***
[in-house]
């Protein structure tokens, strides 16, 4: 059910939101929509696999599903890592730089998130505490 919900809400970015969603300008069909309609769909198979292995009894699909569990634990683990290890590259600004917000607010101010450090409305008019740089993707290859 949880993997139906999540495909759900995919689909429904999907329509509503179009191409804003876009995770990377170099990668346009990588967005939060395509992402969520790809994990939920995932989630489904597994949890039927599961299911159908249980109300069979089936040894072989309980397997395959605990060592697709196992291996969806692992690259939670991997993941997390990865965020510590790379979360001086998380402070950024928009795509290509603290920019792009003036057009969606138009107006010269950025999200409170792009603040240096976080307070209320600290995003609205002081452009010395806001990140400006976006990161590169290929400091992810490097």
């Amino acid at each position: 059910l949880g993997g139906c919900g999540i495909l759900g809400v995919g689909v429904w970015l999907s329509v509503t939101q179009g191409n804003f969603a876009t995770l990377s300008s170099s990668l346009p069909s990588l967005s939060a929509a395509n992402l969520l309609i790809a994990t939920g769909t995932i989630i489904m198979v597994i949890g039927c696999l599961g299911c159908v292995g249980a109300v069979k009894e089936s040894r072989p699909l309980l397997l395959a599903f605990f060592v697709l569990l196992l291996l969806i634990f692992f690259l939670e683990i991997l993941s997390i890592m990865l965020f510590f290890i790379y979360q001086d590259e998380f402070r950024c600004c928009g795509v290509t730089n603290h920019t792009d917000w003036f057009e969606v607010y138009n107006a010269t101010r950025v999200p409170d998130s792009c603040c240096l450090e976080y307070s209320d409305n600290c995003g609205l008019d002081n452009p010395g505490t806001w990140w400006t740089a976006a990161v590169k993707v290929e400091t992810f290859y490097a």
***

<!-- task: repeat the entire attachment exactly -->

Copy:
[in-house]
């Protein structure tokens, strides 16, 4: 059910939101929509696999599903890592730089998130505490 919900809400970015969603300008069909309609769909198979292995009894699909569990634990683990290890590259600004917000607010101010450090409305008019740089993707290859 949880993997139906999540495909759900995919689909429904999907329509509503179009191409804003876009995770990377170099990668346009990588967005939060395509992402969520790809994990939920995932989630489904597994949890039927599961299911159908249980109300069979089936040894072989309980397997395959605990060592697709196992291996969806692992690259939670991997993941997390990865965020510590790379979360001086998380402070950024928009795509290509603290920019792009003036057009969606138009107006010269950025999200409170792009603040240096976080307070209320600290995003609205002081452009010395806001990140400006976006990161590169290929400091992810490097």
């Amino acid at each position: 059910l949880g993997g139906c919900g999540i495909l759900g809400v995919g689909v429904w970015l999907s329509v509503t939101q179009g191409n804003f969603a876009t995770l990377s300008s170099s990668l346009p069909s990588l967005s939060a929509a395509n992402l969520l309609i790809a994990t939920g769909t995932i989630i489904m198979v597994i949890g039927c696999l599961g299911c159908v292995g249980a109300v069979k009894e089936s040894r072989p699909l309980l397997l395959a599903f605990f060592v697709l569990l196992l291996l969806i634990f692992f690259l939670e683990i991997l993941s997390i890592m990865l965020f510590f290890i790379y979360q001086d590259e998380f402070r950024c600004c928009g795509v290509t730089n603290h920019t792009d917000w003036f057009e969606v607010y138009n107006a010269t101010r950025v999200p409170d998130s792009c603040c240096l450090e976080y307070s209320d409305n600290c995003g609205l008019d002081n452009p010395g505490t806001w990140w400006t740089a976006a990161v590169k993707v290929e400091t992810f290859y490097a």